In a pair of pieces on the main site today, Wizards announced that they’re changing how they handle the core set. You can read the piece-by-piece breakdown here and Aaron Forsythe’s article about it here. Here are the big changes:
- The sets will now be named by year – for example, the next core set will be “2010,” rather than “11th Edition.”
- Starting with the 2010 set, which releases this year, core sets will release annually each July, rather than bi-annually.
- About half of the cards in the set will be new.
- Core sets will be legal until October of the year following their release, meaning they’ll be legal for about 15 months (and there will be 3-month overlaps between core sets).
Aaron explains the reasoning well in his article, and I agree with him across the board. Let’s quote him a bit here:
Our core sets are typically the best way to teach and show off the world of Magic: The Gathering to the uninitiated, and to that end I believe they need to be as resonant and flavorful as they can be first and foremost. The core set should play into most people’s preconceived notions of fantastic creatures and spells, and those notions should guide them to understand the goals and mechanics of the game.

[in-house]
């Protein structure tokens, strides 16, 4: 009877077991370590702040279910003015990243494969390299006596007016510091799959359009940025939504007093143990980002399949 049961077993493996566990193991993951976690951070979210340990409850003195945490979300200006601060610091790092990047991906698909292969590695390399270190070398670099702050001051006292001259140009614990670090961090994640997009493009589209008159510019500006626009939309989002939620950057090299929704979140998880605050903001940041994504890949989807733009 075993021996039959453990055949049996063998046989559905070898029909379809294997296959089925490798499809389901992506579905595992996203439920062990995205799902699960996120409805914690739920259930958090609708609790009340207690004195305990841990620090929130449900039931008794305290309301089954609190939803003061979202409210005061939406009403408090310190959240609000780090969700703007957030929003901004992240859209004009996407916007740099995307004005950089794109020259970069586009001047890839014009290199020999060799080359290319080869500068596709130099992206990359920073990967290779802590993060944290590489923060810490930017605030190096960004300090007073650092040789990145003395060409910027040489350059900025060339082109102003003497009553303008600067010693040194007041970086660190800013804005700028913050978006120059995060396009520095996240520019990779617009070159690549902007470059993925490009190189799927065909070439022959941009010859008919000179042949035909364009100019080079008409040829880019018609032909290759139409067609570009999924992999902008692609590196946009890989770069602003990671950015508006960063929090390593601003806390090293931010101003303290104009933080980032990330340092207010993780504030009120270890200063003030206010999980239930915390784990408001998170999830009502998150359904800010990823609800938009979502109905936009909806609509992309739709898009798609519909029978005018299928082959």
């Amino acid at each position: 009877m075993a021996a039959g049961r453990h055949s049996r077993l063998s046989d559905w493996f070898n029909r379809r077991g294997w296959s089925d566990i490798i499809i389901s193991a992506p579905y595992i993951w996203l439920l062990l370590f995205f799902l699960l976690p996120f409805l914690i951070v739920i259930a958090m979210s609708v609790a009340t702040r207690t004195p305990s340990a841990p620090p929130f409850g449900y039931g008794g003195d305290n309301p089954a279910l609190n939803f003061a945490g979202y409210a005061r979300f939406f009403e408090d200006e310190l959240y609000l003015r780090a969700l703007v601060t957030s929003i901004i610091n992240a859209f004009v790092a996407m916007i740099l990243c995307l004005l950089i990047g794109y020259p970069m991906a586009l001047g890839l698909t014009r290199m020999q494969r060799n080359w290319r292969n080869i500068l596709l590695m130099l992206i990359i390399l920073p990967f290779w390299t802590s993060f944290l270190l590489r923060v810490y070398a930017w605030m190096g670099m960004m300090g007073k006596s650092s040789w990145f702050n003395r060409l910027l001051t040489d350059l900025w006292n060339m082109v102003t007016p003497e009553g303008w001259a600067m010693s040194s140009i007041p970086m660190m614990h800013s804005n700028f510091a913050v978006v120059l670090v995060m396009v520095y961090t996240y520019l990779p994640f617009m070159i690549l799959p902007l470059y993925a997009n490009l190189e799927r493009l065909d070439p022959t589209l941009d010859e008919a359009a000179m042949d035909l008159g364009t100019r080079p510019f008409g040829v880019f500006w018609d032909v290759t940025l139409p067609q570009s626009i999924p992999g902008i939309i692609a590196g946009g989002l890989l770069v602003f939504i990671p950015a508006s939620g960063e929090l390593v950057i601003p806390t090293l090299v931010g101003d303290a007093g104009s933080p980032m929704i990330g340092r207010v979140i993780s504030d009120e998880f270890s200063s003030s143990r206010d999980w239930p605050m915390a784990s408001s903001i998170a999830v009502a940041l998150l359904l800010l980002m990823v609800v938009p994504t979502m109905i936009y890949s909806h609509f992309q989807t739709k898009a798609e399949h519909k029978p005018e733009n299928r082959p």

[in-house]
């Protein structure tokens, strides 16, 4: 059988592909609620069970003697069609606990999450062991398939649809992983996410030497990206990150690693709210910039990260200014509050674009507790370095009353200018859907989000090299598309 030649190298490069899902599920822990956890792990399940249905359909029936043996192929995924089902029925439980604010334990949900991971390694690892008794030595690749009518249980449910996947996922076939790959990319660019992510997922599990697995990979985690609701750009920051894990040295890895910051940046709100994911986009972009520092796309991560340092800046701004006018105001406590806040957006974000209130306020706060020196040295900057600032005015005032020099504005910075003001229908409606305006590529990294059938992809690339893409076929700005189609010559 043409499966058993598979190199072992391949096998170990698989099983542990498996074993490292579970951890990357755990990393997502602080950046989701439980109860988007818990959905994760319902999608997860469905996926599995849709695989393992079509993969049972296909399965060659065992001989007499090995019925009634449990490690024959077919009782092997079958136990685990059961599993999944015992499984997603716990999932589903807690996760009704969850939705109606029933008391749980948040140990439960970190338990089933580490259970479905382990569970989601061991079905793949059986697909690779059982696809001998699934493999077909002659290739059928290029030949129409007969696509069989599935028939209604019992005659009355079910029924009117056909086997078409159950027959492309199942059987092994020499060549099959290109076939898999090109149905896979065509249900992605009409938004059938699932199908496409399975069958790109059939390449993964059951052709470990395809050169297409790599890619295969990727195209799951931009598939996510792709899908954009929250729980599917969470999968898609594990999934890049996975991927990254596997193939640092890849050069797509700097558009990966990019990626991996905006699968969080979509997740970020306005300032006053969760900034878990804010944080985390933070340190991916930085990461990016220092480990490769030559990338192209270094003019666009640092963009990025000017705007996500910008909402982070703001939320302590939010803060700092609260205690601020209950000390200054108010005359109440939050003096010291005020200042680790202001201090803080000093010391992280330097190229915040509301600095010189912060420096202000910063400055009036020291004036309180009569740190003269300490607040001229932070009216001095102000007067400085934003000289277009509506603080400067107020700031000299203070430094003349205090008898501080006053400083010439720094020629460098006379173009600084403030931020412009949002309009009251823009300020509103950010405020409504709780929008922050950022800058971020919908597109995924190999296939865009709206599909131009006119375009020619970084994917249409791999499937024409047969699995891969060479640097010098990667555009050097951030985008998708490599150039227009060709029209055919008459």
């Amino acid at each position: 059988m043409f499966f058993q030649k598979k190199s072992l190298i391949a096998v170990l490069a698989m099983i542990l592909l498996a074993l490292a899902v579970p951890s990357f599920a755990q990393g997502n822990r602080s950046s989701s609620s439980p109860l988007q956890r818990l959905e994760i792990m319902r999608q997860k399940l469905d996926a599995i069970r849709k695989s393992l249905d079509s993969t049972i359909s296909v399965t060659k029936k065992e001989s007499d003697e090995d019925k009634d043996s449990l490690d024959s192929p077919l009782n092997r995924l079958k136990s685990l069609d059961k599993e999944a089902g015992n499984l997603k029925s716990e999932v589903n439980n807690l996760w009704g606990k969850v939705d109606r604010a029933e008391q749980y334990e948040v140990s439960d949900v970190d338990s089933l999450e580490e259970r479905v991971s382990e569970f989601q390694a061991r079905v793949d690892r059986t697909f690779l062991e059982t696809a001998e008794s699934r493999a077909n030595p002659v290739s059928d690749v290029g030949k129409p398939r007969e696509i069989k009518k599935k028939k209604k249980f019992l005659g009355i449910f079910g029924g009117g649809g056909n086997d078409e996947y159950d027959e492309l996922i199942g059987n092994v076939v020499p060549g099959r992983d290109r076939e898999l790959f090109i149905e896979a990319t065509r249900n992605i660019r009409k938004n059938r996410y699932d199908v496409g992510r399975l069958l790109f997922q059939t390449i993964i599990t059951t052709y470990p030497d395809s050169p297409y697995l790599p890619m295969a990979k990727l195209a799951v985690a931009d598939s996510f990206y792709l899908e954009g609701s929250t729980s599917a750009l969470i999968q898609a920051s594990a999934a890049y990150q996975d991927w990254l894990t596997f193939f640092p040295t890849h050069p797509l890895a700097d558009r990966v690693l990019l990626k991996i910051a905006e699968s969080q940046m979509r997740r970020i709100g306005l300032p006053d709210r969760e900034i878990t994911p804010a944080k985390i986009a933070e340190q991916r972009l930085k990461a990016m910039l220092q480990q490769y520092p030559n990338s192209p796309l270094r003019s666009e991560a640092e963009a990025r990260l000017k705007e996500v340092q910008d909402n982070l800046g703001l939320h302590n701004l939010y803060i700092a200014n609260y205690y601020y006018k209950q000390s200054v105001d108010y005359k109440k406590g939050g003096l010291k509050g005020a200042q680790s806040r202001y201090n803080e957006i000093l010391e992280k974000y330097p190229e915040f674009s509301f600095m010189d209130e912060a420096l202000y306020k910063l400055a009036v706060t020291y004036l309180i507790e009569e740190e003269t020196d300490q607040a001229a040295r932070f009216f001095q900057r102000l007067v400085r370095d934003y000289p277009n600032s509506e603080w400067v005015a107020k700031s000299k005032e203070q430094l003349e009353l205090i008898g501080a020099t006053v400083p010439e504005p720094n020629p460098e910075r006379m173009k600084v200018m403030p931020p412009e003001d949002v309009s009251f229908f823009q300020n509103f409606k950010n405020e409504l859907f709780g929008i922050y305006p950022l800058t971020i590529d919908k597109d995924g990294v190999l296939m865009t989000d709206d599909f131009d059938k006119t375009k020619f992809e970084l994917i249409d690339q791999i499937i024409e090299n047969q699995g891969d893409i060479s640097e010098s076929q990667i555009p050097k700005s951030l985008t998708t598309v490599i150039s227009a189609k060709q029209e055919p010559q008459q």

In the beginning, Magic relied heavily on this kind of flavor. Rock Hydra, Vesuvan Doppelganger, and Fireball are all considered complicated cards from a pure rules standpoint, yet each of those was beloved by players just getting into the game because of how they “felt.” Most fantasy fans have had experiences of one sort or another involving a hydra, a shapeshifter, or a fireball, and to see those concepts spring to life in a card game where they were in command